It's been quite a while since I have featured work in this space by the Bard of the Yukon, Robert W. Service. "The Men that Don't Fit In" is an ode to non-conformists, those who march to their own drummers and chart their own courses in life - and then, sadly, begin to feel some regrets as life draws to a close. One is left to suspect that the poet, perhaps catching his reflection in a cold Alaskan stream, was contemplating on his own life as he penned this verse.
Robert W. Service led a rich and varied existence, sometimes in civilization's mainstream and other times on the rough edges of society. His "sourdough" or "Klondike" poetry chronicled a full spectrum of colorful characters, people who did not fit in. Somehow I suspect that Service considered himself to be one of them.
The Men That Don't Fit In
by Robert W. Service
There's a race of men that don't fit in,
A race that can't stay still;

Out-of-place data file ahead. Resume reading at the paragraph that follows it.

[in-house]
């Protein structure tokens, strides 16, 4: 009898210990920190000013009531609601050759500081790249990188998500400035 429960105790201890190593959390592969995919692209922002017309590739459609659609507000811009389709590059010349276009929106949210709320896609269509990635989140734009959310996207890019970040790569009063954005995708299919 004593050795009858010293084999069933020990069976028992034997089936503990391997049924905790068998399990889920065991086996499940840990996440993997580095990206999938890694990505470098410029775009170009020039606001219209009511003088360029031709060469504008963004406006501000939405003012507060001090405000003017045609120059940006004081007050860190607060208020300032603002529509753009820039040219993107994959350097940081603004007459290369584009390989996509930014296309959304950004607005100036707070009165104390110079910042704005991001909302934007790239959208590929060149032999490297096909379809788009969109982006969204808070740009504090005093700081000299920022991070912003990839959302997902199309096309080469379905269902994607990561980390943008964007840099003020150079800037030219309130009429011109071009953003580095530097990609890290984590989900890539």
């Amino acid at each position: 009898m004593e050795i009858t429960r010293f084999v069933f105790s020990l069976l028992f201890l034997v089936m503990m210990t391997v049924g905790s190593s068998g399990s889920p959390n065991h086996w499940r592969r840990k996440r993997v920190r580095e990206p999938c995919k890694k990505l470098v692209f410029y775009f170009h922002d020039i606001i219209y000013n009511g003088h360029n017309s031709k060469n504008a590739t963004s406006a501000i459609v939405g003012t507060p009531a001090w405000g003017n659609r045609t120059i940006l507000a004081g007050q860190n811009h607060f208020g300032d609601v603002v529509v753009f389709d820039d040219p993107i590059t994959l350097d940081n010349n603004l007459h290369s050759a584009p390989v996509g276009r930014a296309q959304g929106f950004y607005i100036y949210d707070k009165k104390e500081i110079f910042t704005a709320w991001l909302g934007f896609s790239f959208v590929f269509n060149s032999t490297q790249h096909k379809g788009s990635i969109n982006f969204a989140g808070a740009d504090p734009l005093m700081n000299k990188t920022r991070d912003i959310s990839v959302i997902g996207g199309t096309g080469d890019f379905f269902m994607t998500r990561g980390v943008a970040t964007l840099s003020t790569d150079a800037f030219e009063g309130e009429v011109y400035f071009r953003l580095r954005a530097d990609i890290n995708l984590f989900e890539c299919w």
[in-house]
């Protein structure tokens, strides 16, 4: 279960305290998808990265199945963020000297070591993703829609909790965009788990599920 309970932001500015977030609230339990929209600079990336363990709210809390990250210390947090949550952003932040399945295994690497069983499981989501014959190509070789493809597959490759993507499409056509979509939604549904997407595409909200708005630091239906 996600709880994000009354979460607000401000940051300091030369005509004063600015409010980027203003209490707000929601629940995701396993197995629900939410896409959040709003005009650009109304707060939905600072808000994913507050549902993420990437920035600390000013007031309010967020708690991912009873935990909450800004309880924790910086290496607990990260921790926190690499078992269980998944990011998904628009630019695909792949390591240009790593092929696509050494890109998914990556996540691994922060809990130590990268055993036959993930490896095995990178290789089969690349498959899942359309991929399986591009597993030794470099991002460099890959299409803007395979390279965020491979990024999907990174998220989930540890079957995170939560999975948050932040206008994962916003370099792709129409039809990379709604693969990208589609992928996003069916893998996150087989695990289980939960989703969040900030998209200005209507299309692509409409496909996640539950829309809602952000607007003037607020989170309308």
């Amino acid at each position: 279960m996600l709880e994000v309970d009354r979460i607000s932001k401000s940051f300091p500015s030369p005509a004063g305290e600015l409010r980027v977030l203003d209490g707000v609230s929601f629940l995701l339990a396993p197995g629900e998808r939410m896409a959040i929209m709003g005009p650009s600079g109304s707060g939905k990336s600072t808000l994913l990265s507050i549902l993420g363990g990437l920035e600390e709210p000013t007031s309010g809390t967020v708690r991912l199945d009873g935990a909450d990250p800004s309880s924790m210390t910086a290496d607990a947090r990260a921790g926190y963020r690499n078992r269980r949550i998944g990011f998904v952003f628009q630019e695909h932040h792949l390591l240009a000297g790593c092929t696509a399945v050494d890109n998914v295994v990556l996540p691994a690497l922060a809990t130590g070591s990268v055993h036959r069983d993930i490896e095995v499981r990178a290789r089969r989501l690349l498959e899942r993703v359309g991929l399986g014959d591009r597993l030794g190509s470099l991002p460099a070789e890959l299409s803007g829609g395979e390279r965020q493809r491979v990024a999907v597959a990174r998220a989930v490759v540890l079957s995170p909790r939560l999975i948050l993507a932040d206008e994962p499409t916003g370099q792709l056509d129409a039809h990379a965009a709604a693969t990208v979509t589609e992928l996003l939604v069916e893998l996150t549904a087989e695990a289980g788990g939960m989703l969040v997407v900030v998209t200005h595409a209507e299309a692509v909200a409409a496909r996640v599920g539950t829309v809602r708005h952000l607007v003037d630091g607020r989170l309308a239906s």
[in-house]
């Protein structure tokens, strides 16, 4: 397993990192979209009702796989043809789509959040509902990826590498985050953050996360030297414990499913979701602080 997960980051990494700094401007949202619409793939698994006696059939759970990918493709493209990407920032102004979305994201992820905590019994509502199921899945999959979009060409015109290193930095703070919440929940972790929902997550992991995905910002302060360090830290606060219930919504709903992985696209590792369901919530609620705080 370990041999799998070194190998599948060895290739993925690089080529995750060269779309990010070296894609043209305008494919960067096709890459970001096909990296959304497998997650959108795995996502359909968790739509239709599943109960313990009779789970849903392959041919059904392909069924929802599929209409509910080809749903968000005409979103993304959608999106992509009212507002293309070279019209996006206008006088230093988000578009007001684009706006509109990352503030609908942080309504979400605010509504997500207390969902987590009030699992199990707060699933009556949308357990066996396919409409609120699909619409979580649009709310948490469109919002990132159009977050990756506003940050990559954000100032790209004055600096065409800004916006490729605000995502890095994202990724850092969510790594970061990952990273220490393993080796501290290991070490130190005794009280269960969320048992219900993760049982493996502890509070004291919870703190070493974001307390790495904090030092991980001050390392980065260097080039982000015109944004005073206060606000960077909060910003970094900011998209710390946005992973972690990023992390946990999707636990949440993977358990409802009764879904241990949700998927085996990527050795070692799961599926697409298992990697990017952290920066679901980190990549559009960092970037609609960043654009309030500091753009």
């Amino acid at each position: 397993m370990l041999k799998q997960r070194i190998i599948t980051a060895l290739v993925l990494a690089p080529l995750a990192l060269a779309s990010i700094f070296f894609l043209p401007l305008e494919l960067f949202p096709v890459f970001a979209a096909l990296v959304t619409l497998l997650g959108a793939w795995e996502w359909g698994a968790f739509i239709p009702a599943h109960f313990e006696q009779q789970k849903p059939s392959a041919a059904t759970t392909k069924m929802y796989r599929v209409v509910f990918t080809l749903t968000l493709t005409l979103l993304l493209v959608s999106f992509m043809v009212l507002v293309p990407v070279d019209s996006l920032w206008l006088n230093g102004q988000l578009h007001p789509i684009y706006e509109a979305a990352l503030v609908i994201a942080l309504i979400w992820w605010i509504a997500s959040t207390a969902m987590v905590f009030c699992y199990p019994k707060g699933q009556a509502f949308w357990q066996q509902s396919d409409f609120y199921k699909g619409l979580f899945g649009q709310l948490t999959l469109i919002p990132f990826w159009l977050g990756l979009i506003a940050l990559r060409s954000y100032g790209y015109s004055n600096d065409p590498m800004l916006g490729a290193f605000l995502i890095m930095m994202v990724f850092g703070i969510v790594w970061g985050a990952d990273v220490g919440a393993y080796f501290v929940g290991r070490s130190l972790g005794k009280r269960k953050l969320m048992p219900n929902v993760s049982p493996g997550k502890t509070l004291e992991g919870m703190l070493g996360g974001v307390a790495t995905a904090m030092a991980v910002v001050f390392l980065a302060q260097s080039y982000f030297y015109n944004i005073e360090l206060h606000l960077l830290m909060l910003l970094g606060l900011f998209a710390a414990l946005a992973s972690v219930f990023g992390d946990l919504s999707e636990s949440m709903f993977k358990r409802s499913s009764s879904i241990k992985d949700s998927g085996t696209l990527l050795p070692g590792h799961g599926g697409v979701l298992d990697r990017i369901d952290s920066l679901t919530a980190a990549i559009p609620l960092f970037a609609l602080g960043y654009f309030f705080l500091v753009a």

So they break the hearts of kith and kin,
And they roam the world at will.
They range the field and they rove the flood,
And they climb the mountain's crest;
Theirs is the curse of the gypsy blood,
And they don't know how to rest.
If they just went straight they might go far;
They are strong and brave and true;
But they're always tired of the things that are,
And they want the strange and new.
They say: "Could I find my proper groove,
What a deep mark I would make!"
So they chop and change, and each fresh move
Is only a fresh mistake.
And each forgets, as he strips and runs
With a brilliant, fitful pace,
It's the steady, quiet, plodding ones
Who win in the lifelong race.
And each forgets that his youth has fled,
Forgets that his prime is past,
Till he stands one day, with a hope that's dead,
In the glare of the truth at last.
He has failed, he has failed; he has missed his chance;
He has just done things by half.
Life's been a jolly good joke on him,
And now is the time to laugh.
Ha, ha! He is one of the Legion Lost;
He was never meant to win;
He's a rolling stone, and it's bred in the bone;
He's a man who won't fit in.